Rumors of the hairy humanoid known variously as the yeti, bigfoot and sasquatch have persisted for decades, despite little hard evidence beyond grainy photographs and plaster casts of giant footprints.
Now scientists are hoping to make more of a case for the creature — with the help of genetic testing.
The Lausanne Museum of Zoology in Switzerland together with prestigious Oxford University said Tuesday, May 22, that they will together use DNA testing to examine organic remains that some claim belong to the beast.
“It’s an area that any serious academic ventures into with a deal of trepidation … it’s full of eccentric and downright misleading reports,” Bryan Sykes at Oxford’s Wolfson College told Reuters.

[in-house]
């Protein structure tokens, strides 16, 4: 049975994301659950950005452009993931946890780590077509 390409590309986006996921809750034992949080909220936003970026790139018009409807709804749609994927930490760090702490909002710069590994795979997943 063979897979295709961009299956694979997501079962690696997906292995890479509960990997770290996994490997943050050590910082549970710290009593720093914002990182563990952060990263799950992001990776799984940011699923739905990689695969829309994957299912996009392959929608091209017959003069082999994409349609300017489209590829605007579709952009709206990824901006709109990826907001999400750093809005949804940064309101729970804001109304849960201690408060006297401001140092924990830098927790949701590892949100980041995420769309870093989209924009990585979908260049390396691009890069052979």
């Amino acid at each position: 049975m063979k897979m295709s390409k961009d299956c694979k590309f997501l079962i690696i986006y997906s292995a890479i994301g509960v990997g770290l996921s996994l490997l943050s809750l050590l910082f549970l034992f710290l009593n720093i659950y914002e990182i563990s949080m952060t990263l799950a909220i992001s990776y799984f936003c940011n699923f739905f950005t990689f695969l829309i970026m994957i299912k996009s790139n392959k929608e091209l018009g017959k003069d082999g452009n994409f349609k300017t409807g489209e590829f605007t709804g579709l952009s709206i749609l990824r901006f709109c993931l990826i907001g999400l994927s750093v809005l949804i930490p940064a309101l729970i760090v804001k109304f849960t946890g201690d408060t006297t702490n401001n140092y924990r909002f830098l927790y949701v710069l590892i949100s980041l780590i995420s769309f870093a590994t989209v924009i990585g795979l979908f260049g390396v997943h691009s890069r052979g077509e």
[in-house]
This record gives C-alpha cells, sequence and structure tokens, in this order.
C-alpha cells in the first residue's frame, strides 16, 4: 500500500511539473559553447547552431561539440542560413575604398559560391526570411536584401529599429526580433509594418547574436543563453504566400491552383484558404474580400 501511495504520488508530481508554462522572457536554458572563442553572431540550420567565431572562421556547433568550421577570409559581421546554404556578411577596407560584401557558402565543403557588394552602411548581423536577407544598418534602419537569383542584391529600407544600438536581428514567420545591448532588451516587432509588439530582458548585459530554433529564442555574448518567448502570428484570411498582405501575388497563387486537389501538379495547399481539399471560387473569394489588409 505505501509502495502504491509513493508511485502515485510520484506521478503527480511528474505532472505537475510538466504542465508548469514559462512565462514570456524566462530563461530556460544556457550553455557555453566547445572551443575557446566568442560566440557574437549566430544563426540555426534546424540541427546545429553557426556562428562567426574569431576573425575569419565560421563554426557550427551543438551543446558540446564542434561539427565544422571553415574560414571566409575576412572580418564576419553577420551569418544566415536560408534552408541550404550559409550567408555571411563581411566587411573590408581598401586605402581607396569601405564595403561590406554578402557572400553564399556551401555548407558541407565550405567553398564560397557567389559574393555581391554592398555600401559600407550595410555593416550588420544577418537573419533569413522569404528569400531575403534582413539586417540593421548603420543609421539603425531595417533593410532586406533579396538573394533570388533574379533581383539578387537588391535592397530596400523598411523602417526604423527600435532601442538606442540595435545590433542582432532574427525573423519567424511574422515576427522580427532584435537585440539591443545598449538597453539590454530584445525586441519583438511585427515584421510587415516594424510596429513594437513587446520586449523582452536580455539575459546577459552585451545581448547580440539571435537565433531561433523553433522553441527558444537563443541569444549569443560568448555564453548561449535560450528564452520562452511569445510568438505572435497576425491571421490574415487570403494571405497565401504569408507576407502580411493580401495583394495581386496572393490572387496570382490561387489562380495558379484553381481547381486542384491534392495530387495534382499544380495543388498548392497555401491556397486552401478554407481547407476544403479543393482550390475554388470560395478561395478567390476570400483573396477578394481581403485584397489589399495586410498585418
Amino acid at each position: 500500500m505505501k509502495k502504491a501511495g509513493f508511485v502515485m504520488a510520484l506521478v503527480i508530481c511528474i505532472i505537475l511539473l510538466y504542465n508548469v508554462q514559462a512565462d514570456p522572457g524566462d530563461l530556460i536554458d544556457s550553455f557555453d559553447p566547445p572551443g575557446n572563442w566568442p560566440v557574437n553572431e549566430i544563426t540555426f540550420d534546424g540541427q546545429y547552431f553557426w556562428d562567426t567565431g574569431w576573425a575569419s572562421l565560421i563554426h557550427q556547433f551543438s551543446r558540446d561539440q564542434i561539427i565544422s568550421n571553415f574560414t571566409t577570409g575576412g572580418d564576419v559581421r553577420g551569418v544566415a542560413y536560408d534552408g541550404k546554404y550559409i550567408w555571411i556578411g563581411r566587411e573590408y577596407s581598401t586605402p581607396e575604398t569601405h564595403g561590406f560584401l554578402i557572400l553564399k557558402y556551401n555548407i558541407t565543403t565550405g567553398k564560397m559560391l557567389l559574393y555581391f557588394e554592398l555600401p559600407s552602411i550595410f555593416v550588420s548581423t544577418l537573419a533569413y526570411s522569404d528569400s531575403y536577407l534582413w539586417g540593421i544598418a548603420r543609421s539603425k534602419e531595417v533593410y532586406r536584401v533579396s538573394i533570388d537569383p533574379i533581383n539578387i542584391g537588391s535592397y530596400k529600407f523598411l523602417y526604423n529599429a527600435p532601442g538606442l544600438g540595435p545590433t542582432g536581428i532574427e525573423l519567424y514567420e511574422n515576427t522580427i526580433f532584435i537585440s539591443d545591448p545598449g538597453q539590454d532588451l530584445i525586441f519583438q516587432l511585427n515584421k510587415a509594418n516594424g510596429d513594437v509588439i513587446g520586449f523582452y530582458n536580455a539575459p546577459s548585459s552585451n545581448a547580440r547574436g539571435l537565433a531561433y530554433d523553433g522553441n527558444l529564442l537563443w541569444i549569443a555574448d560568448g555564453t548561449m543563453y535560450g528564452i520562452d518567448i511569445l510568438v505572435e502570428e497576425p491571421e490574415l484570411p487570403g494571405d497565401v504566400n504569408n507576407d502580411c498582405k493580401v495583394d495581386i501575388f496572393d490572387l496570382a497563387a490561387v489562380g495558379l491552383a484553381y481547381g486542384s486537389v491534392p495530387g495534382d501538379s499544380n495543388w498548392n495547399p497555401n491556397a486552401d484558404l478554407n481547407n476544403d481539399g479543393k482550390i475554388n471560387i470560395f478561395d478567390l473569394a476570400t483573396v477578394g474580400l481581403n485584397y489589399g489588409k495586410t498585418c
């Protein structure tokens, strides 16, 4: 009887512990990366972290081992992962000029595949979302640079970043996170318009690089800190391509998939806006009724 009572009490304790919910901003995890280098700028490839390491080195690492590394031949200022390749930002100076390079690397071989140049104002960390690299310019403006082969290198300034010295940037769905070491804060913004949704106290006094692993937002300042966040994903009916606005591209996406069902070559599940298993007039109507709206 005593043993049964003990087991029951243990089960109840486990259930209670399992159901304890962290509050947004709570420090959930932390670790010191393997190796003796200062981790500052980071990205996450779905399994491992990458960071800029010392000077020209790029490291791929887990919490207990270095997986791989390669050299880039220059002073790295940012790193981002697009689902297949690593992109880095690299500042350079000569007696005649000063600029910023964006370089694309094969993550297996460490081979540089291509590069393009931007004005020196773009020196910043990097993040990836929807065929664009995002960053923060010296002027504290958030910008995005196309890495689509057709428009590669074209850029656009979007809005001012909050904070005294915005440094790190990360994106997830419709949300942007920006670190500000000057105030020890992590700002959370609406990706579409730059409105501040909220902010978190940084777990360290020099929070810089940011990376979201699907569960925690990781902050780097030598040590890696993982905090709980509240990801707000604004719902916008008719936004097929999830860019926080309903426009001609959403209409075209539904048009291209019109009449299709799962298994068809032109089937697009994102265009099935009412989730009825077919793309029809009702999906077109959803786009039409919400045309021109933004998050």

Lausanne has an archive of such organic material assembled by researcher Bernard Heuvelmans, the news agency reported. Heuvelmans sought the yeti for over 50 years until his death in 2001.
“There have been DNA tests done on alleged yetis and other such things but since then the testing techniques, particularly on hair, have improved a lot due to advances in forensic science,” Sykes said.
“I have been immersed in Sasquatch research for a number of years, and I can tell you in my mind a mountain of evidence supports the existence of these creatures,” Ken Gerhard, a San Antonio cryptozoologist who co-wrote “Monsters of Texas,” recently told the Houston Chronicle.